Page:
Browse Prior Art Database

A NOVEL APPROACH TO COMPRESSING BI-LEVEL IMAGES

IP.com Disclosure Number: IPCOM000007608D
Original Publication Date: 1996-May-01
Included in the Prior Art Database: 2002-Apr-09
Document File: 7 page(s) / 486K

Publishing Venue

Motorola

Related People

Zaffer Merchant: AUTHOR

Abstract

One area ofgrowing interest is the ability to send a printed document containing dithered (half-tone) images, such as in newspaper articles and reports, from a fax machine to a wireless device equipped with a monochrome or color LCD screen. A major goal ofportable wireless communications is to reduce the tile size for transmission and storage of such services. This paper describes a novel method for compressing bi-level images beyond that achievable by standard techniques, Continuous-tone grey-level images are commonly used in computers and included in newspapers, arti- cles, reports and documents. In computers equipped with LCD screens it is relatively common to be able to display up to 256 shades of grey color. However, most printed media do not render the image using colors that are shades ofgrey but instead use a tech- nique called half-toning. In half-toning a grey pixel is represented using a block ofpixels where the vis- ual perception of various shades of grey is achieved by different distributions of only black and white pixels (no grey) in the block.

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M-ROLA Technical Developments

A NOVEL APPROACH TO COMPRESSING BI-LEVEL IMAGES

by Zaffer Merchant

ABSTRACT

  One area ofgrowing interest is the ability to send a printed document containing dithered (half-tone) images, such as in newspaper articles and reports, from a fax machine to a wireless device equipped with a monochrome or color LCD screen. A major goal ofportable wireless communications is to reduce the tile size for transmission and storage of such services. This paper describes a novel method for compressing bi-level images beyond that achievable by standard techniques,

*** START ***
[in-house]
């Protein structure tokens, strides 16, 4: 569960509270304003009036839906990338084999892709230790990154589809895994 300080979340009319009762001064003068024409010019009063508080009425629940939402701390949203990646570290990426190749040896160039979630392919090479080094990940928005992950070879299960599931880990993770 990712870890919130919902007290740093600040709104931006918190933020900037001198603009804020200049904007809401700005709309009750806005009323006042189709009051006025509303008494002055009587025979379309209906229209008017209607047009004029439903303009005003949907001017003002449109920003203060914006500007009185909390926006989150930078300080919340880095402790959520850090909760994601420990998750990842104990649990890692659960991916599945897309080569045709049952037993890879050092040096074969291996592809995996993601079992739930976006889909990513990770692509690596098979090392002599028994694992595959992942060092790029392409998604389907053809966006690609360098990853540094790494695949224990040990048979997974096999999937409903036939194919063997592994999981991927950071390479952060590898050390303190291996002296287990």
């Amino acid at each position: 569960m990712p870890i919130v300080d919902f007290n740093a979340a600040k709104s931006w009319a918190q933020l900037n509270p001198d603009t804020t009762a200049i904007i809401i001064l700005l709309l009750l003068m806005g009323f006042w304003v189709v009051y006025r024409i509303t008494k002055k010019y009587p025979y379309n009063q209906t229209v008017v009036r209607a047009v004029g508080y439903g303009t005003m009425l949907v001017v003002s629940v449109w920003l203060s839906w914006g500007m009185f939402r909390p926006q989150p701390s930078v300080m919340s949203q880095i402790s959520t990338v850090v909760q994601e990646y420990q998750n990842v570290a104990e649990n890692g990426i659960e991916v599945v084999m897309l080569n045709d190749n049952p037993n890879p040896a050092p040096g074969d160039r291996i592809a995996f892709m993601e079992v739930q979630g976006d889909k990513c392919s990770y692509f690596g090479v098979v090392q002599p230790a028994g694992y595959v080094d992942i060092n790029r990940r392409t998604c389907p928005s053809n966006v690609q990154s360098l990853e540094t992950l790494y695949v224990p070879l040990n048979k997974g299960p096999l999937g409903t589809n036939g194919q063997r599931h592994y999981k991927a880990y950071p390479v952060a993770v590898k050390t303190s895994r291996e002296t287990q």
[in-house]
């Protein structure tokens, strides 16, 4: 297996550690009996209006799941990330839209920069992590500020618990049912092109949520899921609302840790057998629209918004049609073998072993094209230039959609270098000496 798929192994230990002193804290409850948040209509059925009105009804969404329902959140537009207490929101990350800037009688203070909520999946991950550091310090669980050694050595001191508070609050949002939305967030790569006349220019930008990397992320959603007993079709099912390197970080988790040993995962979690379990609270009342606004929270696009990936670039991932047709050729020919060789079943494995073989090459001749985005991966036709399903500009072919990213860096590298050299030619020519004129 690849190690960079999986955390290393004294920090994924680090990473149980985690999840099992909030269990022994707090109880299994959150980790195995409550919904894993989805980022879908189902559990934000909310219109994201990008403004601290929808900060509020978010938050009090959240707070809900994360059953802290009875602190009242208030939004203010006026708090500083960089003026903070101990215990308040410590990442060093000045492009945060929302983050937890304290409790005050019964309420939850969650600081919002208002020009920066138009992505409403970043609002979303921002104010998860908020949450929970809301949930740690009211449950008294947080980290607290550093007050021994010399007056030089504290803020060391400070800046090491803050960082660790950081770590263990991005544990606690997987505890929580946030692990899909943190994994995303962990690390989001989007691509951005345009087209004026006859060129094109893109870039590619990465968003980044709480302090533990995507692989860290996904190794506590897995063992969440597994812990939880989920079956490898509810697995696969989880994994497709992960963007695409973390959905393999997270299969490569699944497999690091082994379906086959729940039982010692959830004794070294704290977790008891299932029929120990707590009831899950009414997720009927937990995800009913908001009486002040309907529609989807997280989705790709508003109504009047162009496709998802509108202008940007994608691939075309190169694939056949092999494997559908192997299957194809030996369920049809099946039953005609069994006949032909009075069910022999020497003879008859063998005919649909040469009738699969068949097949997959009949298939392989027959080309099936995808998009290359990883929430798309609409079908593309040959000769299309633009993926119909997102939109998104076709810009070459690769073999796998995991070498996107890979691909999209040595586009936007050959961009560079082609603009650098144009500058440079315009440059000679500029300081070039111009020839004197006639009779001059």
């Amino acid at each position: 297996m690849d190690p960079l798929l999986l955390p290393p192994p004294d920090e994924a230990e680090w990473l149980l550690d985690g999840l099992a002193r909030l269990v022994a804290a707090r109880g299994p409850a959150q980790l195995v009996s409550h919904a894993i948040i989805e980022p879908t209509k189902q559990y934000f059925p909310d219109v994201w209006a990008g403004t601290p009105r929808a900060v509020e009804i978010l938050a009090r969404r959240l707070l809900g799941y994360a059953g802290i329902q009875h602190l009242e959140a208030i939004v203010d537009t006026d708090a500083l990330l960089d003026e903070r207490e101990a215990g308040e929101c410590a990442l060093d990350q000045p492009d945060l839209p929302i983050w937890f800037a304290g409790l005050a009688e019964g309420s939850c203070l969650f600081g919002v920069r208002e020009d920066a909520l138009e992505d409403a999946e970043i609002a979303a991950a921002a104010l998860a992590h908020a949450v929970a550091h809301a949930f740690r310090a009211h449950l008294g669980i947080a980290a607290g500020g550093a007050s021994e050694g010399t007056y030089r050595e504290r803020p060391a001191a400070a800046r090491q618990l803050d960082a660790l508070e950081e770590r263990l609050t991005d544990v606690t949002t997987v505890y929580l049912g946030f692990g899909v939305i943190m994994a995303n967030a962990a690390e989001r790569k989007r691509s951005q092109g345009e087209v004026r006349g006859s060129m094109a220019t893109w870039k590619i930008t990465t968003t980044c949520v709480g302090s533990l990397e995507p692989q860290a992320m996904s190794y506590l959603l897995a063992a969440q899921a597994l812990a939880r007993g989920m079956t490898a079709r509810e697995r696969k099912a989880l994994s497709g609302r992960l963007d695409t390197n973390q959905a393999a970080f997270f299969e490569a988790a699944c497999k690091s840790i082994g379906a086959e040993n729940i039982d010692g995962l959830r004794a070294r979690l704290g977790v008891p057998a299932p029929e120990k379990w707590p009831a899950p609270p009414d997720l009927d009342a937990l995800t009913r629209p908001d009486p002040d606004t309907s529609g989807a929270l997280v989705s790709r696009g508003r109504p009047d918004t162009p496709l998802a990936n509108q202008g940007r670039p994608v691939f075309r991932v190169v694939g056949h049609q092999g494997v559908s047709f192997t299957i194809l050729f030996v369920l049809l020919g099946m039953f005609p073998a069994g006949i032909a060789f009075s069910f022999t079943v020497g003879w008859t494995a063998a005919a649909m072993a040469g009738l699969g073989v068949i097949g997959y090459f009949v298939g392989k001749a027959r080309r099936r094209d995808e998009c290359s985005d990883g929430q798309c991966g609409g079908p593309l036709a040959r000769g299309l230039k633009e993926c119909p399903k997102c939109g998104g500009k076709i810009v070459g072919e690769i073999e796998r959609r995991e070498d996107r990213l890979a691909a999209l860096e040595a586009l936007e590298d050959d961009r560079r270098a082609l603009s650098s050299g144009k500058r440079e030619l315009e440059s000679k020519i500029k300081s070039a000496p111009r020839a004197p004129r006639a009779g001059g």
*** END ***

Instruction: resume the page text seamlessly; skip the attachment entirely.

INTRODUCTION

  Continuous-tone grey-level images are commonly used in computers and included in newspapers, arti- cles, reports and documents. In computers equipped with LCD screens it is relatively common to be able to display up to 256 shades of grey color. However, most printed media do not render the image using colors that are shades ofgrey but instead use a tech- nique called half-toning. In half-toning a grey pixel is represented using a block ofpixels where the vis- ual perception of various shades of grey is achieved by different distributions of only black and white pixels (no grey) in the block.

  Most compression techniques for bi-level images are lossless: that is they render the image exactly. The most common technique for lossless coding of images, and one that is used in fax transmission, is Hutlinan coding ofthe runs of black and white pixels. Hufhnan coding takes advantage of the statistical properties of the message and generates variable- length codewords where the length of the code associated with a message is related to the message probability; messages with high probability have short codewords and messages with low probability have long codewords. A Huffman code can be designed such that the average bit-rate is minimized and can get arbitrarily close to the signal entropy. The entropy is the theoretically minimum possible average bit

rate required in coding a message.

  Figure 3a is a dithered bi-level image of size 480x512 pels. The entropy was calculated to be 0.74 bits/pixel (bpp). A Huffman code can be designed to approach this value, but it is obvious that not much can be gained, since the uncoded rate for this image is 1 bpp.

  As mentioned earlier, bi-level images in docu- ments and faxes, are mostly dithered versions of multi-level grey and color images. FurthermoreY most applications using multi-level images, including fax, do not require that they be rendered exactly, and in fact commonly use lossy compression algorithms such as JPEG and Subband coding. Lossy compres- sion algorithms can achieve significant reduction in bit rate over lossless compression and can be expected to be in the range of 0.3-0.5 bpp for continuous tone images. Since bi-level images are derived from multi- level images, it seems reasonable to assume that it is not essential that bi-level images be rendered exactly either. The method being proposed is a gen-...